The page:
Yes! It’s probably one of the best you could get!
This link adds context to your page, plus it’s from a very relevant website with HUGE credibility. Even if it had less authority, it could still be considered a much better link than the one from a business website because of it’s strong relevance.
Quick summary of evaluating a quality backlink
- Look for relevance. There should be a reason your link exists.
- Domain authority is also a big plus. This will fuel the power of your link target.
- High volumes of traffic are also a very big plus when the website is highly relevant. You will receive targeted referral traffic from relevant websites with high volumes of traffic.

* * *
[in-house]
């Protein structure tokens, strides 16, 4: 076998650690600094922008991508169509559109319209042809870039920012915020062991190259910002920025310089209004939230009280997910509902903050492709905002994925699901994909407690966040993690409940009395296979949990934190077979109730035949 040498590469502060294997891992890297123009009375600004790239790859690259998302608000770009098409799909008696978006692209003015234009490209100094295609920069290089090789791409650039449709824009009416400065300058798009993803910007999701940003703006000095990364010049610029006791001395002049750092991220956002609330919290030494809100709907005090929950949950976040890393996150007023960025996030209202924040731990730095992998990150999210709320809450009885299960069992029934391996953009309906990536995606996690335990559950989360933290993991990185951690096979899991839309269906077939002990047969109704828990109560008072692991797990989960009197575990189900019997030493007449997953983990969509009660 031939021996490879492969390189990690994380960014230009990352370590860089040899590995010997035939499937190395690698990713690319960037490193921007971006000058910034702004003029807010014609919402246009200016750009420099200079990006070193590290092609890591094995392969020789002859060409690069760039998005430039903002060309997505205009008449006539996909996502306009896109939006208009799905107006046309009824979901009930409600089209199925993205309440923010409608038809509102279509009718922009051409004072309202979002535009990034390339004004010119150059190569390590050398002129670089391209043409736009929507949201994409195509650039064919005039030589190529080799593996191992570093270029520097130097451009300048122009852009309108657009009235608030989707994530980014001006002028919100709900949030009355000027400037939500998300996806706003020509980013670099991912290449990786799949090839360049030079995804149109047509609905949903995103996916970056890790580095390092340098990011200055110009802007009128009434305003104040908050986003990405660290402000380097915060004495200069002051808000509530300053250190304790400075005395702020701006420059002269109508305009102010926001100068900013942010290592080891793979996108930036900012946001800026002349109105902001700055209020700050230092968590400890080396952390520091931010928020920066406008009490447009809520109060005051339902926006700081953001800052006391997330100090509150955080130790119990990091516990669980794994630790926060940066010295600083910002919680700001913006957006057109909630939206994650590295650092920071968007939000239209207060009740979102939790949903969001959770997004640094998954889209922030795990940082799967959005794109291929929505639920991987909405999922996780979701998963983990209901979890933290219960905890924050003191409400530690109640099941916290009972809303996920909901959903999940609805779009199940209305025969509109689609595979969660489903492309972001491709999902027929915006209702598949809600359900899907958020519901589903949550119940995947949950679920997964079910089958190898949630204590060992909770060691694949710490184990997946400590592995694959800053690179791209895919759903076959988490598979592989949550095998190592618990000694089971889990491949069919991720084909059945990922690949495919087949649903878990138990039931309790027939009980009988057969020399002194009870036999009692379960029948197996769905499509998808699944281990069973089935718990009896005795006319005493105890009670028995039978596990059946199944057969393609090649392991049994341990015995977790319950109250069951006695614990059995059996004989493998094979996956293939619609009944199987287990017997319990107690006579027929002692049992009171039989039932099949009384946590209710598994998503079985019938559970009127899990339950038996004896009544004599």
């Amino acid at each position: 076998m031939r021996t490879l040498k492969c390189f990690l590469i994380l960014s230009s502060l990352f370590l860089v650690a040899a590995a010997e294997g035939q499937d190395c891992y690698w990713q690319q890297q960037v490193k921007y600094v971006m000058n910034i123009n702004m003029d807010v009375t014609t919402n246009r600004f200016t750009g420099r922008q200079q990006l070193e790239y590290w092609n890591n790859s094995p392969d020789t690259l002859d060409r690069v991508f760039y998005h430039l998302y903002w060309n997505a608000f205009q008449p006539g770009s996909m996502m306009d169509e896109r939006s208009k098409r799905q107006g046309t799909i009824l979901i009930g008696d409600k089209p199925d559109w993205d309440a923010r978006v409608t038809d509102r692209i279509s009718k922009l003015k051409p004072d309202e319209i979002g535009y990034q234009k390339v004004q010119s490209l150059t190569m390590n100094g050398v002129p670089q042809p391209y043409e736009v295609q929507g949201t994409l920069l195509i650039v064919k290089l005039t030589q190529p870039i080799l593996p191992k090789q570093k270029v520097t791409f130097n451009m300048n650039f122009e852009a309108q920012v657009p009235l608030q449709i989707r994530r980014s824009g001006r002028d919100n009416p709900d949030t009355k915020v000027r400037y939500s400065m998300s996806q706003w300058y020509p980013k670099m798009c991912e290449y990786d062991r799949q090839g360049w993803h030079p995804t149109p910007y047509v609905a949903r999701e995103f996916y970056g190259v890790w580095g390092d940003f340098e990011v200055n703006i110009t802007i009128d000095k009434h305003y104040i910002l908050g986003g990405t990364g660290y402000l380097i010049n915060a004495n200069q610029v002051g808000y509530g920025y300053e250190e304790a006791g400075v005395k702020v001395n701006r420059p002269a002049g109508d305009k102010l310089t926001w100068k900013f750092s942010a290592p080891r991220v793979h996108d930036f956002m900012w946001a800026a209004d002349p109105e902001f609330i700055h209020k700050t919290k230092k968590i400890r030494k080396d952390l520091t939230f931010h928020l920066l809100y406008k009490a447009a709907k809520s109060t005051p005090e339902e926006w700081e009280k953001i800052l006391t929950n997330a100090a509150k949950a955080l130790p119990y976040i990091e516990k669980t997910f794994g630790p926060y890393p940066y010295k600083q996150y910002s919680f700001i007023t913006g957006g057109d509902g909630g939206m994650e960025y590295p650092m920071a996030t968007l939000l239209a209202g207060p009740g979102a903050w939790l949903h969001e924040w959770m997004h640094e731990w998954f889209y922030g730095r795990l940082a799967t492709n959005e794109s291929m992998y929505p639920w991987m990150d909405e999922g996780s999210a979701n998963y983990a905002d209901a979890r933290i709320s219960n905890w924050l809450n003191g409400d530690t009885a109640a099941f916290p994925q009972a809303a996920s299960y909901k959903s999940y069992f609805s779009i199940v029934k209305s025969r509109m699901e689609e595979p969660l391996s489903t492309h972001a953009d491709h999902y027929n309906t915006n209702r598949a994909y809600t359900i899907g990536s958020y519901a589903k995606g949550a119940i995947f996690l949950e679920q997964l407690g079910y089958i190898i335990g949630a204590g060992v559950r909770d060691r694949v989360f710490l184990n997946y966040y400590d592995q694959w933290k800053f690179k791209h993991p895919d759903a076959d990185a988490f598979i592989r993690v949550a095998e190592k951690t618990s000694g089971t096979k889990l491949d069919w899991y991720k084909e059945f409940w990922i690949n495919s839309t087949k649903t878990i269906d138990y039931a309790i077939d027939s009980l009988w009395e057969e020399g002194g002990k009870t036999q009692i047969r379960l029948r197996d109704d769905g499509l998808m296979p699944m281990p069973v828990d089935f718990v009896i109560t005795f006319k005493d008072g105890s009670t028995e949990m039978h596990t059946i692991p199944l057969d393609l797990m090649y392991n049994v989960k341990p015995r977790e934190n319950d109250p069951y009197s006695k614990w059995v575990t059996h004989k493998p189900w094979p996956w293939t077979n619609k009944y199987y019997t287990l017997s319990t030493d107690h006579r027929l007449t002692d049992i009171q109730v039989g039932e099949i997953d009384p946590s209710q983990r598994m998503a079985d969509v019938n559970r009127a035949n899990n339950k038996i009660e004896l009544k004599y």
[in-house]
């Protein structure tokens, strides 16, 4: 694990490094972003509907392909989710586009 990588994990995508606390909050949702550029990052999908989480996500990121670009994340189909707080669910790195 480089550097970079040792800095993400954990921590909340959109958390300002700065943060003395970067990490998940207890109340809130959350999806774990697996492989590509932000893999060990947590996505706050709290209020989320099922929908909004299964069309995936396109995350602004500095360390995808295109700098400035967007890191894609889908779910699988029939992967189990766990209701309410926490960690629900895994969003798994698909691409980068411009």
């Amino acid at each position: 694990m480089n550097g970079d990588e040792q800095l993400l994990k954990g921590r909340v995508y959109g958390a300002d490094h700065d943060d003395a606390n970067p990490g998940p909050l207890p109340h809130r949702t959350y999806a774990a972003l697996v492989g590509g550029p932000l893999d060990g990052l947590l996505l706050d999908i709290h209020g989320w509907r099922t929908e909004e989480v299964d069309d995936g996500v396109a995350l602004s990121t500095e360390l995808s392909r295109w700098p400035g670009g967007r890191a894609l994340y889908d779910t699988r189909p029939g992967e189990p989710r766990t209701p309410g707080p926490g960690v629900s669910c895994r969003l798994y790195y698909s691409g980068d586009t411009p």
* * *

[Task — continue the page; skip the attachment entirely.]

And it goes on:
- Try to link as high on a page as possible. Visibility counts!
- Followed links are best for transferring ranking ability and PageRank
- Use relevant anchor text (just don’t overdo it!)
There’s a lot that goes into executing a successful link-building strategy. If you’re doing it on your own keep it simple. Build relevant, reputable and natural links by following the criteria listed in this article. With patience and good decision-making, you can build high-quality links that make a difference to your site.
When you want to leave your link-building to a reliable SEO company, call us or send us a message in the form below. We’ll be happy to answer any questions and show you the opportunities you have waiting to expand the reach of your website.
Christian Carere heads the SEO team here at Austin Bryant Consulting. After building an SEO agency in Toronto (Digital Ducats Inc.) Christian was hired by founder Keith Hunn who has created a full-service digital marketing agency in Plano, TX. Christian has been published on Search Engine Watch, Venngage, Small Biz Daily, Grasshopper, Data Box, Socialnomics, and Mention.